I’m slowly working through sections of the house, getting everything put together. I’m saving the big house tour until all things are finished, which will probably be summer sometime. Instead I’ll show you teasers with all the places I’ve gussied up enough to take pictures! Let’s start with the tub. The glorious, glorious haven of rest, relaxation, and rejuvenation.
I wanted something different from all the tile that’s in every builder-grade bathroom. I’ve seen pvc beadboard, but I wanted to get away from “cottage” and get to “country”. I wanted wood planks, but wood + water = mold, so what to do? Well, duh! Use house siding! We chose Hardi Plank, a cement board that comes in 5 1/2 inch widths about 12 feet long. You can get it at any big hardware store. The tub area was already prepped with tile backer board and waterproofed, so all we needed was to cut the planks to the right size.
While I was the mastermind behind the bathroom (as I am with pretty much all of our projects!) Jacob was the executer with it. I don’t know if you’ve worked with Hardi board before, but its tough stuff. I tried to put in one screw and drilled it through my thumb. It’s still healing. Plus it was still frigid outside and the cold saps all my energy and kindness. He was pretty much shoving me back inside whenever I reluctantly offered help. I’m solar-powered and like quality electronics do not operate well below 50 degrees.
We measured each section that needed a board, and luckily our tub insert was square so we didn’t need any fancy cuts. We started out with a table saw, but it was already on its last legs and completely burnt out halfway through our first rip. We moved on to using the jigsaw with a metal blade and that worked well enough, we just had to swap out blades often. Then we just popped a board in place and screwed them down with special Hardi screws (well, I held them at least) and then caulked the ever-living-daylights out of them! I love that they have nice grooves to mimic wood, but will never rot or warp. It’s the exact same stuff that’s on the back of our house.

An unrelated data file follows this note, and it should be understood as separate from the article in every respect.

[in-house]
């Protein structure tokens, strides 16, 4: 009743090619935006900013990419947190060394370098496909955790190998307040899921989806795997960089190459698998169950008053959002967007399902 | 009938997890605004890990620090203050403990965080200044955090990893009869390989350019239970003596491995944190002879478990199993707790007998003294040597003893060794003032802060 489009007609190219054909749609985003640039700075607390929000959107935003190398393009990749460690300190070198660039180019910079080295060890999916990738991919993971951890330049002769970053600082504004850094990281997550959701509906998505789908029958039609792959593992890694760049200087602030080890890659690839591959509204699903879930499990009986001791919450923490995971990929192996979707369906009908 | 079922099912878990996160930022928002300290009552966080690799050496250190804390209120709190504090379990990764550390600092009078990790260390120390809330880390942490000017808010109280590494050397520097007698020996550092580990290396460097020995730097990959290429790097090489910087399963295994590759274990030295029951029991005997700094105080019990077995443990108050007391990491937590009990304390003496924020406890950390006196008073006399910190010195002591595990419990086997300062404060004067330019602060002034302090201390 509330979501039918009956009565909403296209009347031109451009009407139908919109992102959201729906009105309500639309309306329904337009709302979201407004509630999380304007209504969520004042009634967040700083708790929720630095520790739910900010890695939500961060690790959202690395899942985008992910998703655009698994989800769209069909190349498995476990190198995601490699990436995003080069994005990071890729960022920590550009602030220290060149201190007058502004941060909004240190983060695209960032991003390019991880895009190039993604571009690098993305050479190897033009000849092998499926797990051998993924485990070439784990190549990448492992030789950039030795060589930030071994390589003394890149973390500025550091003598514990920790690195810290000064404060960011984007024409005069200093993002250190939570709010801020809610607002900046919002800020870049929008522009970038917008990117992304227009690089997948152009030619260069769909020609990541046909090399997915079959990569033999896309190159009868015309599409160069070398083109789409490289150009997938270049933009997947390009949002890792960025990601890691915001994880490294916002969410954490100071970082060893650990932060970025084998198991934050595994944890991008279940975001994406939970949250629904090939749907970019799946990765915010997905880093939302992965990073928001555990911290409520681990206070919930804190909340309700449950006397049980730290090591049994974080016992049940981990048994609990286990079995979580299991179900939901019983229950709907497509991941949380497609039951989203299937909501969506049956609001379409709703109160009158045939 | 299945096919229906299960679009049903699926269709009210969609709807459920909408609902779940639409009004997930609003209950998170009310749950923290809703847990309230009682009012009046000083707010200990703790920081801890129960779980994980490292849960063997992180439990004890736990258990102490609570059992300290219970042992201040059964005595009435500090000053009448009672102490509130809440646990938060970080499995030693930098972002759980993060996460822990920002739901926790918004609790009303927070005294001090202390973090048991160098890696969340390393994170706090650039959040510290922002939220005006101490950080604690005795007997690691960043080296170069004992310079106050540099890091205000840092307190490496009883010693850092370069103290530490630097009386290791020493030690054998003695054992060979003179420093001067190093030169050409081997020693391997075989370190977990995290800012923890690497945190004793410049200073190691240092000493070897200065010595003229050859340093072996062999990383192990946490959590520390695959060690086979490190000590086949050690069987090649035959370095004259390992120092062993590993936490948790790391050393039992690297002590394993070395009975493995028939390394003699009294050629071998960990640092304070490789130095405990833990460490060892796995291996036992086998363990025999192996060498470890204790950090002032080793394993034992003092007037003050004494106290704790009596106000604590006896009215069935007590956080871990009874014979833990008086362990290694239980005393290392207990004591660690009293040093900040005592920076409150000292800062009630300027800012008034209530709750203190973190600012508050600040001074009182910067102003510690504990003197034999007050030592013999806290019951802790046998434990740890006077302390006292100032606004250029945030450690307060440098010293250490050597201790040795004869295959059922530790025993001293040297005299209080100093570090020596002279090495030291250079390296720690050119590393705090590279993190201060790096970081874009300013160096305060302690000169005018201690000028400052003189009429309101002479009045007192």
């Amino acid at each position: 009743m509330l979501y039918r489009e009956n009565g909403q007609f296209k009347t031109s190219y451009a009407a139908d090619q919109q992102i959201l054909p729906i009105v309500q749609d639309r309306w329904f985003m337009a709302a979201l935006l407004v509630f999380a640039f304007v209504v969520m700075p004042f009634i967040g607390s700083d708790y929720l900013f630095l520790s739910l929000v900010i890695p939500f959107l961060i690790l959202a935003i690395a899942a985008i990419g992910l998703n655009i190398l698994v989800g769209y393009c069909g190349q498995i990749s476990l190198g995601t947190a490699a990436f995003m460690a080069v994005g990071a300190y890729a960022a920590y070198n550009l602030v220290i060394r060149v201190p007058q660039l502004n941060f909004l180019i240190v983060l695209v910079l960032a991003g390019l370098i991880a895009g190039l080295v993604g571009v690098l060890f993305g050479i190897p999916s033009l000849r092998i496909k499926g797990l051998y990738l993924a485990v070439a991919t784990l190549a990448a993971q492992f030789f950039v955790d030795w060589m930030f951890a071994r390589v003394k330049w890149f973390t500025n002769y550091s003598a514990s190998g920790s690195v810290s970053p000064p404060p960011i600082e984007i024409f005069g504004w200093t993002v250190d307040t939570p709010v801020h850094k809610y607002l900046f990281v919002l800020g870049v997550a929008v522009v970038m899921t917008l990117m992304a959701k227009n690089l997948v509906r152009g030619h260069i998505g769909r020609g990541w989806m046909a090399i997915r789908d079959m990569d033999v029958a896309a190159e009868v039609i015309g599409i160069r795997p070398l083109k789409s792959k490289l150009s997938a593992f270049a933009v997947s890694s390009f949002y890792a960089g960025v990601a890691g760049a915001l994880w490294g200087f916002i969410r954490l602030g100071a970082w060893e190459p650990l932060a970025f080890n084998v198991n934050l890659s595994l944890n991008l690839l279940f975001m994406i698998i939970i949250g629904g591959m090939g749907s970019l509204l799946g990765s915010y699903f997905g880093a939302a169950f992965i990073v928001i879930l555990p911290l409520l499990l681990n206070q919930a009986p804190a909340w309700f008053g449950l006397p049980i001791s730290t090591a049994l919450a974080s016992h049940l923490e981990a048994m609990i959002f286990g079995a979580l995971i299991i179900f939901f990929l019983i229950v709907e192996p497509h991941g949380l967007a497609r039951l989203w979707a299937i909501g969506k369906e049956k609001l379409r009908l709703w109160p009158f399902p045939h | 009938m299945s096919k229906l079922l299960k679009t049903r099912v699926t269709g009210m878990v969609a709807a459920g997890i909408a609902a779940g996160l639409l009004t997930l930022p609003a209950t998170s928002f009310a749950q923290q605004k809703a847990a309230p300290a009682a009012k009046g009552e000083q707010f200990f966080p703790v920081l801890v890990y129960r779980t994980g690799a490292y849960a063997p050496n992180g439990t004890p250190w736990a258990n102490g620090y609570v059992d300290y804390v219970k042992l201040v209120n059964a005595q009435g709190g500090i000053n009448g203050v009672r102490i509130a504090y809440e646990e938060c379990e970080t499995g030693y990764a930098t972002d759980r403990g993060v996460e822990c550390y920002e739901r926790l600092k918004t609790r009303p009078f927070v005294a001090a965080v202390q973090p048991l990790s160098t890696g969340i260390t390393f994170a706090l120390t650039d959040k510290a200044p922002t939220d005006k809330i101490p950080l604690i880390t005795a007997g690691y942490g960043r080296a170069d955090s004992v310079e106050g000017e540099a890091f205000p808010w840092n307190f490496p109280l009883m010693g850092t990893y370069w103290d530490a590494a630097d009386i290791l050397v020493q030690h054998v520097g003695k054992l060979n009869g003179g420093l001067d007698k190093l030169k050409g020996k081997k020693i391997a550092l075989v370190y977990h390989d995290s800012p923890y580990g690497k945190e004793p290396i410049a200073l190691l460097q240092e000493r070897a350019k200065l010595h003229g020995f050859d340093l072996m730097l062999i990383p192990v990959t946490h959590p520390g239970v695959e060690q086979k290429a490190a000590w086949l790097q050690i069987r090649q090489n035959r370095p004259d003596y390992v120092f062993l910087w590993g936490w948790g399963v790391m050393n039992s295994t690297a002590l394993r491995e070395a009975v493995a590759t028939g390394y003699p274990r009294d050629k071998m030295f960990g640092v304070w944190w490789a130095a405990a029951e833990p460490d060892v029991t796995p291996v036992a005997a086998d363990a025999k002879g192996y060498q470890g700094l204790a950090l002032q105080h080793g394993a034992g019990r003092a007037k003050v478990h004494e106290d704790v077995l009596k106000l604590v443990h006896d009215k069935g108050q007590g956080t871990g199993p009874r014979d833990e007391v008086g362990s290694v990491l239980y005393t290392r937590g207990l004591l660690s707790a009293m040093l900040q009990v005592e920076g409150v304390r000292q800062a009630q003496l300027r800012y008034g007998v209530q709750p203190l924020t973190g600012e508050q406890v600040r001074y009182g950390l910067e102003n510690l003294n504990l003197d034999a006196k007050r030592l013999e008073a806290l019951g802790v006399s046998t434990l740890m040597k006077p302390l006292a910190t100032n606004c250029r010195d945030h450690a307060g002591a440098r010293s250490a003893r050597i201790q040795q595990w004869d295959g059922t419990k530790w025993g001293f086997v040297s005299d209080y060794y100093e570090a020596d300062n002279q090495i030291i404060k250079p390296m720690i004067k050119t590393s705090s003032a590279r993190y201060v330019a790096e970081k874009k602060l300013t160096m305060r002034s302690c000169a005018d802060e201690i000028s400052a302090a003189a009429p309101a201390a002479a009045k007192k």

Once the boards were in, I topped them with three coats of Olympic premium interior latex and will coat that with exterior grade spar varnish like the vanity in Charlie’s bathroom. I had a lot of fun decorating my space. I added the more “private” of our maternity photos here (draped pose, the classic “booby grab”) as well as a painting by a good friend. It may seem weird to have nice art in the bathroom, but when it’s 400 square feet I think it qualifies as a genuine room!
As far as the screw holes, I elected not to fill them. Not only is it virtually impossible for me to sand cement boards, I wanted that rustic look. Or I’m just lazy and am saying that to make myself feel better about skipping steps. Either way, I’m really happy with how it turned out. I still need to touch up the paint, but I’ll get to it later. Right now I need a vanity and a closet more than pretty paint!
We already had a light above the tub area, and my discount West Elm Chandelier (for $25! Score!) didn’t have the electrical, just the “shade” portion. So all we did was use some wall anchors, screws, and fishing line to secure it to the ceiling and voila! Fancy fixture. Nearly all the boxes for a luxury bathroom are checked. All except…
My future tv! Hubs was so kind as to gift me a small television to add to my area in the *somewhat near-ish* future. I’m going to build a shallow hutch like built in to house it. I may even hook up the Wii so I can have basic channels as well as Netflix. Now wouldn’t that be fancy? I think I’ll even add in a magazine rack. I’m serious about bath time guys. It’s my wine-down nightly ritual!
Oh, and the best part of this project is that it cost a mere $50. Yes, fifty dollars! All we needed were a few planks of cement board and special screws, caulk and paint. Tiling that area would be at least three times that amount, if not more. Plus, it’s pretty unique. I couldn’t find anything like it online and my tile guy (who was working on the shower) kept giving me the side-eye when I tried to explain my idea. But once we installed it he admitted it was a great idea. So if you’re getting bored with your current bathtub situation and are looking for a change, consider this!